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I was watching The Fast and the Furious the other evening and the scene came on where a superior tells the undercover protagonist, "You've got 36 hours to crack this bastard". I've also seen similar scenes in other movies and TV shows ("I've got the mayor breathing down my neck", "We've got to catch this guy before he strikes again", etc.) and it got me wondering, are there ever such seemingly arbitrary time constraints placed on investigations in real life? I can understand the urgency of stopping an active serial killer (e.g., the D.C. snipers), but does this sort of thing really happen, or is it just a Hollywood invention to build tension in the plot? When they say, "You've got X amount of time to solve this or we're pulling the plug", what does that even mean, that we're throwing our hands up and quitting or that we're going to start arresting the wrong people just so we can say we did something? I've never understood that.
Yes not exactly as portrayed , but the sentiments expressed are spot on .
 

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Absolutely. Lots of pressure to get things wrapped up in high profile cases so the city admins can tell the media, “our job is done” and refer the media to the DA’s office.

And it definitely results in things getting rushed and arrests being made too soon, or things getting overlooked.
 

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Mr. Awesome
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Time constraints, similar to what the OP talked about are a factor when we have UC’s or are using CI’s, have someone in custody and must charge them or let them go, or when someone will be released from custody and their presence affects the investigation.
 
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If something is deemed important, then they'll throw money, particularly overtime money, at it until the problem is solved or until the people outside the department (media, mayor's office, etc.) quit caring about it.
This.

My agency used to have a screen printing machine and a bunch of blank t shirts, if there was suddenly a huge crime wave of gang shootings, home invasions, persons or business robberies, auto thefts, etc, they would get a bunch of people in on OT, give everybody a whatever the problem task force shirt, have a press conference ( either before or after the case was made) and flood whatever the problem was with people and resources....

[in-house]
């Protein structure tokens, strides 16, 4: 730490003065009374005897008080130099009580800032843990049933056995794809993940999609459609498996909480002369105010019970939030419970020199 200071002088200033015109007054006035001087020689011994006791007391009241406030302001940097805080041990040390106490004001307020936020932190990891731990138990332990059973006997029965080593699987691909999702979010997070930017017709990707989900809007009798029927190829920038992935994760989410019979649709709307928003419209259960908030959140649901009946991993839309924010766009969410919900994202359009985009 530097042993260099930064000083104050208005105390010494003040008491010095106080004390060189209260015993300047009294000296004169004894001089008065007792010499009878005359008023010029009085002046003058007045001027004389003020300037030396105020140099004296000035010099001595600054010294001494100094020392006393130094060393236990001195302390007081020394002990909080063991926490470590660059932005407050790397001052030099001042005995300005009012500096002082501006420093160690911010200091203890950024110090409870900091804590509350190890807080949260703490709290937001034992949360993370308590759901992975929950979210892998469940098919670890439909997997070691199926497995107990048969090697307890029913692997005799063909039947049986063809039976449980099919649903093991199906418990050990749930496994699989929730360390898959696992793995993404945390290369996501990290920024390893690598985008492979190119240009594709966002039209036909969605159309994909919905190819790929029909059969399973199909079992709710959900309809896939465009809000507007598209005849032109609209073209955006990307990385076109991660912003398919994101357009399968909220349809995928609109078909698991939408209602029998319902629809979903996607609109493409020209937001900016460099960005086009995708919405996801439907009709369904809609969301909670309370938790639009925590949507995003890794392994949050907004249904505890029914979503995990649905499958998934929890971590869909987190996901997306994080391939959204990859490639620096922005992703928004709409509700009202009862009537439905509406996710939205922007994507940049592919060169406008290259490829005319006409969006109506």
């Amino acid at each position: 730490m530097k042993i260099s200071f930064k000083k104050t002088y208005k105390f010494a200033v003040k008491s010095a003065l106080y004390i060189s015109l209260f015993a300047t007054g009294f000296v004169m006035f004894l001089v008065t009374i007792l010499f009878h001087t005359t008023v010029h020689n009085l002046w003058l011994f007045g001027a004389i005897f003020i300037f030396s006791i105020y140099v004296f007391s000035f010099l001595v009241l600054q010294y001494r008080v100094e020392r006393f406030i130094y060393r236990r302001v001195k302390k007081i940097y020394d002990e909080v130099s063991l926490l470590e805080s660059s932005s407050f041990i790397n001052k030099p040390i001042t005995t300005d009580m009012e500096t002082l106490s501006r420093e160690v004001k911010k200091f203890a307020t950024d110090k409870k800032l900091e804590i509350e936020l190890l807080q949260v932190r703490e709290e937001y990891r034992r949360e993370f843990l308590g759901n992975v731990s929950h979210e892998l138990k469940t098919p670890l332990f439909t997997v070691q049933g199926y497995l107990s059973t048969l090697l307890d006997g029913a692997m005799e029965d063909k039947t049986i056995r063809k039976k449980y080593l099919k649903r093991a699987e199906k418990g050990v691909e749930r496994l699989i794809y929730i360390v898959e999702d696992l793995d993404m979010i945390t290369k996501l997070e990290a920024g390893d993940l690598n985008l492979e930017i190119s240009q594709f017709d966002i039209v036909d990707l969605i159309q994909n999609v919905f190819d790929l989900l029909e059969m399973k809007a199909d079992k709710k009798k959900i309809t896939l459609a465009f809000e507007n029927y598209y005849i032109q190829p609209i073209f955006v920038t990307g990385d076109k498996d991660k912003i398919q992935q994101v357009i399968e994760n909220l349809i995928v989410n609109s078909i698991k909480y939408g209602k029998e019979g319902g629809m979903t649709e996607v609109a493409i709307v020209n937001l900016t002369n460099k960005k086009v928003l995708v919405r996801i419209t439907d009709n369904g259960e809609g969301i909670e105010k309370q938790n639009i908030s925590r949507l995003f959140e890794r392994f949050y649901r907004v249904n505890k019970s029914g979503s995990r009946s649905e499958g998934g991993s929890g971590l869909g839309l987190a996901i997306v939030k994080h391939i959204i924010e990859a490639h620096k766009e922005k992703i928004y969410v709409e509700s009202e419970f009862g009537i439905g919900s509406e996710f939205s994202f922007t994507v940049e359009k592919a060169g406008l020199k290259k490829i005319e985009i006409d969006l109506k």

We used to call it the " overnight unit" effect, since the unit was created instantly out of thin air....

Funny thing, though, alot of the time it worked.
 

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I was watching The Fast and the Furious the other evening and the scene came on where a superior tells the undercover protagonist, "You've got 36 hours to crack this bastard". I've also seen similar scenes in other movies and TV shows ("I've got the mayor breathing down my neck", "We've got to catch this guy before he strikes again", etc.) and it got me wondering, are there ever such seemingly arbitrary time constraints placed on investigations in real life? I can understand the urgency of stopping an active serial killer (e.g., the D.C. snipers), but does this sort of thing really happen, or is it just a Hollywood invention to build tension in the plot? When they say, "You've got X amount of time to solve this or we're pulling the plug", what does that even mean, that we're throwing our hands up and quitting or that we're going to start arresting the wrong people just so we can say we did something? I've never understood that.